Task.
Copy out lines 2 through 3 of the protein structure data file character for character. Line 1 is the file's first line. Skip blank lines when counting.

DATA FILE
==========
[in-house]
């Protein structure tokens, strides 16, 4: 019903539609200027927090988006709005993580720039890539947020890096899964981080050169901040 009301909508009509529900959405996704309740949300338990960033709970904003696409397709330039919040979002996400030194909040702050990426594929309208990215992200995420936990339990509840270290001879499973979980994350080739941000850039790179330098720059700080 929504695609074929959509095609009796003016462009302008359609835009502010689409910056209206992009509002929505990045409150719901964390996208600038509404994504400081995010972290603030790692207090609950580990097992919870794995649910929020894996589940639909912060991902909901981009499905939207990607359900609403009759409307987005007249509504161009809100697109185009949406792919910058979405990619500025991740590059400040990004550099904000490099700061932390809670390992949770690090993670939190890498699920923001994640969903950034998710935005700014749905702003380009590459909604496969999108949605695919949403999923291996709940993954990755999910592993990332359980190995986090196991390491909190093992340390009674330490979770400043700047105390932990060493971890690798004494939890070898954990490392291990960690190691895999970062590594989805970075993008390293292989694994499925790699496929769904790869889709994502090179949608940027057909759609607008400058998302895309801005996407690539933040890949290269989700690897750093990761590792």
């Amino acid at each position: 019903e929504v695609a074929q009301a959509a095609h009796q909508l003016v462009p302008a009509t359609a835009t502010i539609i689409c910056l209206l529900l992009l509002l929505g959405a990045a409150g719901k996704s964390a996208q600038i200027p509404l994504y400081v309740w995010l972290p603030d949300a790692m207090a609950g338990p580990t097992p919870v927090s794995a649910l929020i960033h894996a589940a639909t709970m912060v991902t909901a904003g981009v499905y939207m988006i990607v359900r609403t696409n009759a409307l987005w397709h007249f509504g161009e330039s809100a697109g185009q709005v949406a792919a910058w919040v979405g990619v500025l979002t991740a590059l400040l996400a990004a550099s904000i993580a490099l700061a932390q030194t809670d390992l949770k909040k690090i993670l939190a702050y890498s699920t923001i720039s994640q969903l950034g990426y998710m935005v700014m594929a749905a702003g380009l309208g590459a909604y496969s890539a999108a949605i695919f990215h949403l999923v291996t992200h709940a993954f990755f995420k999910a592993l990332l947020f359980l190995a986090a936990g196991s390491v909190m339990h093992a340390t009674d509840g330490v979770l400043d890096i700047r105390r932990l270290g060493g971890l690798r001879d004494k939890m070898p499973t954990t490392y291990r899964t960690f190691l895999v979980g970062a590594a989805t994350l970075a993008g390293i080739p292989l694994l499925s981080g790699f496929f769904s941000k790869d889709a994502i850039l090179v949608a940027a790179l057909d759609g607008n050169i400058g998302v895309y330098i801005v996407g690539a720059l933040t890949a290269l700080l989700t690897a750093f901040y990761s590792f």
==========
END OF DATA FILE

């Protein structure tokens, strides 16, 4: 019903539609200027927090988006709005993580720039890539947020890096899964981080050169901040 009301909508009509529900959405996704309740949300338990960033709970904003696409397709330039919040979002996400030194909040702050990426594929309208990215992200995420936990339990509840270290001879499973979980994350080739941000850039790179330098720059700080 929504695609074929959509095609009796003016462009302008359609835009502010689409910056209206992009509002929505990045409150719901964390996208600038509404994504400081995010972290603030790692207090609950580990097992919870794995649910929020894996589940639909912060991902909901981009499905939207990607359900609403009759409307987005007249509504161009809100697109185009949406792919910058979405990619500025991740590059400040990004550099904000490099700061932390809670390992949770690090993670939190890498699920923001994640969903950034998710935005700014749905702003380009590459909604496969999108949605695919949403999923291996709940993954990755999910592993990332359980190995986090196991390491909190093992340390009674330490979770400043700047105390932990060493971890690798004494939890070898954990490392291990960690190691895999970062590594989805970075993008390293292989694994499925790699496929769904790869889709994502090179949608940027057909759609607008400058998302895309801005996407690539933040890949290269989700690897750093990761590792």
């Amino acid at each position: 019903e929504v695609a074929q009301a959509a095609h009796q909508l003016v462009p302008a009509t359609a835009t502010i539609i689409c910056l209206l529900l992009l509002l929505g959405a990045a409150g719901k996704s964390a996208q600038i200027p509404l994504y400081v309740w995010l972290p603030d949300a790692m207090a609950g338990p580990t097992p919870v927090s794995a649910l929020i960033h894996a589940a639909t709970m912060v991902t909901a904003g981009v499905y939207m988006i990607v359900r609403t696409n009759a409307l987005w397709h007249f509504g161009e330039s809100a697109g185009q709005v949406a792919a910058w919040v979405g990619v500025l979002t991740a590059l400040l996400a990004a550099s904000i993580a490099l700061a932390q030194t809670d390992l949770k909040k690090i993670l939190a702050y890498s699920t923001i720039s994640q969903l950034g990426y998710m935005v700014m594929a749905a702003g380009l309208g590459a909604y496969s890539a999108a949605i695919f990215h949403l999923v291996t992200h709940a993954f990755f995420k999910a592993l990332l947020f359980l190995a986090a936990g196991s390491v909190m339990h093992a340390t009674d509840g330490v979770l400043d890096i700047r105390r932990l270290g060493g971890l690798r001879d004494k939890m070898p499973t954990t490392y291990r899964t960690f190691l895999v979980g970062a590594a989805t994350l970075a993008g390293i080739p292989l694994l499925s981080g790699f496929f769904s941000k790869d889709a994502i850039l090179v949608a940027a790179l057909d759609g607008n050169i400058g998302v895309y330098i801005v996407g690539a720059l933040t890949a290269l700080l989700t690897a750093f901040y990761s590792f």